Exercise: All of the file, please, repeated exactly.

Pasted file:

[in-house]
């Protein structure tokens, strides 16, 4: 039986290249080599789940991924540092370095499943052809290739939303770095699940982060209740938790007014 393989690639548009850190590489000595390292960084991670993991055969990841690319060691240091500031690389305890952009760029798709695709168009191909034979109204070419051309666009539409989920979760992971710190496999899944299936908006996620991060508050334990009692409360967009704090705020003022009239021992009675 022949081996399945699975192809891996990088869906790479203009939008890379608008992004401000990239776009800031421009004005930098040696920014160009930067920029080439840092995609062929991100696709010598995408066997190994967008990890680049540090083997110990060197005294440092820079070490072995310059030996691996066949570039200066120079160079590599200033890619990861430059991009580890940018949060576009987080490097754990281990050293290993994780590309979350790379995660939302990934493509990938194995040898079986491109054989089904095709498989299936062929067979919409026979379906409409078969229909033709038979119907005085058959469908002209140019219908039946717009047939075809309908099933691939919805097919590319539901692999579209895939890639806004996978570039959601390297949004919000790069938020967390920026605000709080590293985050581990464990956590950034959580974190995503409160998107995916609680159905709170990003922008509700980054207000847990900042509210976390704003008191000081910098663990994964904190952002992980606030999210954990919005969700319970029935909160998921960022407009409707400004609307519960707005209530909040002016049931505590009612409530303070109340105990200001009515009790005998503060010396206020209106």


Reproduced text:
[in-house]
């Protein structure tokens, strides 16, 4: 039986290249080599789940991924540092370095499943052809290739939303770095699940982060209740938790007014 393989690639548009850190590489000595390292960084991670993991055969990841690319060691240091500031690389305890952009760029798709695709168009191909034979109204070419051309666009539409989920979760992971710190496999899944299936908006996620991060508050334990009692409360967009704090705020003022009239021992009675 022949081996399945699975192809891996990088869906790479203009939008890379608008992004401000990239776009800031421009004005930098040696920014160009930067920029080439840092995609062929991100696709010598995408066997190994967008990890680049540090083997110990060197005294440092820079070490072995310059030996691996066949570039200066120079160079590599200033890619990861430059991009580890940018949060576009987080490097754990281990050293290993994780590309979350790379995660939302990934493509990938194995040898079986491109054989089904095709498989299936062929067979919409026979379906409409078969229909033709038979119907005085058959469908002209140019219908039946717009047939075809309908099933691939919805097919590319539901692999579209895939890639806004996978570039959601390297949004919000790069938020967390920026605000709080590293985050581990464990956590950034959580974190995503409160998107995916609680159905709170990003922008509700980054207000847990900042509210976390704003008191000081910098663990994964904190952002992980606030999210954990919005969700319970029935909160998921960022407009409707400004609307519960707005209530909040002016049931505590009612409530303070109340105990200001009515009790005998503060010396206020209106």